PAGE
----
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P

A

Et

T

I:

ReverèndMr.

Richard

Baxter.

This

filled all

England

with

a

Fear

both

of

theIrifh, and

of the Papiffs at home

;

for

they

fuppofed

that the

Prieffs

and the Intereft

of

their Religionwere the Caufe:

In

fo

much,

that

when the

Rumour

of

a

Plot

was occafioned

at

London,

the poor

People,

all

the Countries over, were ready either to run

to

Arms,

or

hide

them

-

felves,

thinking that the

Papiffs were ready

to

rife

and cut their

i

And

when they taw

the

Englifb

Papifts

join with the King againft the Parliament,

it

was

the

greateft

thing

that

ever

alienated them from the King.

Hereupon

,

the Parliament

was

folicitous

to

fend help

to

Dublin, left

that

alfa

flaccid be loft.

The

King

was fo

forward to that

Service,

that

he preft

the Parlia-

ment that he might

go over

himfelf

:

The

Parliament liked

that

word}

of

all,

as

if

they had been confident

that

ill

Counfellors

advifed

him

to

it,

that

he might

get at

the Head

of

two Armies, and unite them both againft

the

Parliament, and

by his

Abfence make

a

Breach, and hinder

the Proceedings

of

the

Houfès.

Thofe

that

came out

of

Ireland

reprefent the

woful

Cafe

of

it, and the direfd

Ufage

of

the Protellants,

fo

as

provoked the People to think

that it

was impolfcble

that

any

Danger to them could

be

greater than

their

Participation

of

the

like.

Thd

few

that

were

left

at

Dublin

got

into

Armes, but complained

of

their

NecefTties,

and

the multitude

of

their

Enemies!

So

that an Hundred

were

ufed

to

fight

againft

a Thoufand

:

And to increafe the Flame, fome

Irifh

Rebels told

them,

that they

had

the King's

Commifeon

for

what they

did ;

which though the

foberer

part

could

not

believe,

yet the

credulous timerous vulgar were many

of

them ready to

believe

it:

And the

Englifh

Souldiers

(

under

Sir

Charles Coster,

the Lord

Incbeguin,

&c.

)

fend over word

that

it

was

the

common Fealt

of

the

Irifh,

that whenthey

haddone

with

the handful

that

was left in

Ireland,

they would come over into

England,

and

deal with the

Parliament and Proteltants here. Thefe Threatnings with the Name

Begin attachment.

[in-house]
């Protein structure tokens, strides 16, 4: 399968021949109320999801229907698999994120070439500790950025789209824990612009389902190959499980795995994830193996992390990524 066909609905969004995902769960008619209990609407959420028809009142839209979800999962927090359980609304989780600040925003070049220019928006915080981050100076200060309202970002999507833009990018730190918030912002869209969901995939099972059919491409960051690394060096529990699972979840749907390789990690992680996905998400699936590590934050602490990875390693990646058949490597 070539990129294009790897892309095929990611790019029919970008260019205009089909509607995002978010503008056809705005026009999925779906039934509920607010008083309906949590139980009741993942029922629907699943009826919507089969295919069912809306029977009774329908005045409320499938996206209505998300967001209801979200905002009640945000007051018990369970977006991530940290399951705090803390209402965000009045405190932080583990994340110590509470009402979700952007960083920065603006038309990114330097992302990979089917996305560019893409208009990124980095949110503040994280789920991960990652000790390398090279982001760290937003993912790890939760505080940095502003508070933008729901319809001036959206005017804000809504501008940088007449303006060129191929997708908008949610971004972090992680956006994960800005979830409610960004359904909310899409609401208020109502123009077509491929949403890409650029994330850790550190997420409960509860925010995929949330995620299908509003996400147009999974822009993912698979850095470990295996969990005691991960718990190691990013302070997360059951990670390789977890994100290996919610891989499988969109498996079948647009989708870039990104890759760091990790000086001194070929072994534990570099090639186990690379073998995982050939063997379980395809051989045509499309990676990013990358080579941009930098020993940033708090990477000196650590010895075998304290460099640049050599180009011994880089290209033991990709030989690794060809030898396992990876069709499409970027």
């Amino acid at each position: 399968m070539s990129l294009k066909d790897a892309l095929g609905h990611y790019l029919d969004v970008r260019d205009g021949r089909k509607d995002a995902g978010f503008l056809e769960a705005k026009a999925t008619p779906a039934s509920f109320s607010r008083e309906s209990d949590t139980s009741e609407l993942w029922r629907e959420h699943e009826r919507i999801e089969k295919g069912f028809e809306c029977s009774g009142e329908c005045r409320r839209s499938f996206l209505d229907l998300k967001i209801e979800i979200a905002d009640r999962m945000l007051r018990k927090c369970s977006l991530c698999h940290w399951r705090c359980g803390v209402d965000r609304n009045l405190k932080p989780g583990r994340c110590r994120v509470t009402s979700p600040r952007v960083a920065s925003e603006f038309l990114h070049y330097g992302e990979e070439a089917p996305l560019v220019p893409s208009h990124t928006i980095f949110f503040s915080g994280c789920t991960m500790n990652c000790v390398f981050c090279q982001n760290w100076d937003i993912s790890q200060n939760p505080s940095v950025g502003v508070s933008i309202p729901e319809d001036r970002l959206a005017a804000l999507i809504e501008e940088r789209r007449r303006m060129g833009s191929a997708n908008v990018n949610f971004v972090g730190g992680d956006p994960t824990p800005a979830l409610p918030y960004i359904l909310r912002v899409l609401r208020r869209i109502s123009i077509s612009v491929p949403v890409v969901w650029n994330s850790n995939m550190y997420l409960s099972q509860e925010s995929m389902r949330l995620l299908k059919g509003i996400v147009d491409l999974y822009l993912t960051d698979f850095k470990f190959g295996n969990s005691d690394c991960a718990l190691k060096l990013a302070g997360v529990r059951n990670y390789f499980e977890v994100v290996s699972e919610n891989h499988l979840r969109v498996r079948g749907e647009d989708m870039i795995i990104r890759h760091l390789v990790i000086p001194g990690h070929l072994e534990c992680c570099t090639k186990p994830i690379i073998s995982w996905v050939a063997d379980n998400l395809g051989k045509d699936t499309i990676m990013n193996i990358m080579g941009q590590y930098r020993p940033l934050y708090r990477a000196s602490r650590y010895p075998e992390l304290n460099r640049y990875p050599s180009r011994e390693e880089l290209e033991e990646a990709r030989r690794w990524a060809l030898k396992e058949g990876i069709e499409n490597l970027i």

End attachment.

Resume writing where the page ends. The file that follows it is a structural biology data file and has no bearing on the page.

of

Two

hundred thoufand murdered, and the Recital

of

their monftrous Cruel-

ties, made

many

thoufands

in

England

think

that nothing

could

be

more neceffary

than

for

the Parliament to put the

Countrey into an armed Pofture

for

their own

Defence. And

that

fide

which the Papilla

of

England

took, they could hardly

think would

be

their

Security.

4

48.

Things being thus ripened

fora

War

in England,

the King

forfaketh

Lon-

don,

and goeth

into the North, in

Torkfhire

he calleth the Militia

ofthe

Country

which

would

join

with him,

andgoeth to

Hid,

and demandeth

entrance

; Sir

Jahn

Hotbam

is

put in troll with it

by

the Parliament, and denieth him entrance with

his

Forces.

The

Parliament nameth Lord Lieutenants

for

the Militia

of

the

feveral

Counties,

and the King nameth other Lord Lieutenants by

a

Commifiìon

of

Aray, and

each

of

them command the

faid

Lord Lieutenants

to

fettle

the

Militia.

The Parliament publifheth their Votes

to the

People,

That the

King,

milled by

An.16¢t

evil

Counfel, was raifing

a

War

againft

his

Parliament

:

The

Lord

Willoubby

of

Parham in

Lincolnf sire,

the Lord

Brook

in

Warwiekfhire,

and

others

in other Coun-

ties, call

in the

Country

to

appear

in

Arms for

the Parliament

:

The

King's Lords

call them

in

to appear for

the

King

:

both King and Parliament

publifhed

their De-

clarations ¡unifyingtheir

Caufe.

The

Parliament choofeth

theEarl of

Effex

for their General,

and

refolveth

the

rafting

of

an Army,

as

[For

the Defence

of

the King and Parliament, and the Li-

berties

of

the

Suble&s,

againft evil Counfellors

and Delinquents

]

:

They

pubiifh

a Remonftrance

of

the

State

of

the Kingdom

firE,

and

a

Declaration

of

the Cau-

fes

of

their taking up Arms

afterward:

which two contain

moE

of

the

Reafons

of

their

Caufe.

The

King anfwereth them, and goeth to

Nottingham,

and there fetteth up

his

Standard

to

Summon

his Subje

&s

to

his

Aid.

The

Lord

Brook

and the

Earl

of

Northampton

had fume skuffling

in

Warwickfhire

f

The

Earl

of

N.

with

fome Forces affaulted Warwick

Cattle,

kept

by

Major John

Bridge,,

and

Coventry

City,

kept

by Col.

John

Barker,

and was repulft from both.

A

Party

affaulted

Mr.

Yurefoyer

Houfe, and burnt

the

Barns, where

Mr.

George

Ab-

bot,

with

a few

of

his Servants,

repulft

them.

At

Nottingham

there were butabout

Two

thoufand came in to the King's Stan-

dard, whereas the

Londoners

quickly

fill'd

up a

gallant Army for the Earl

of

Efx;

and the

Citizens abundantly brought in

their

Money and

Plate

(

yea, the

Women

their Rings)

to

Guildhall

to pay

the Army.

Hereupon the King

fens

to

the Parliament from

Nottingham

the Offer

of

a

Trea-

ty,

with force General Propofals, which in my

Opinion

was

the

likelieft

Oppor,

tunity that

ever

the Parliament had for

a

full

and

fàfe

Agreement;

and

the King

tidied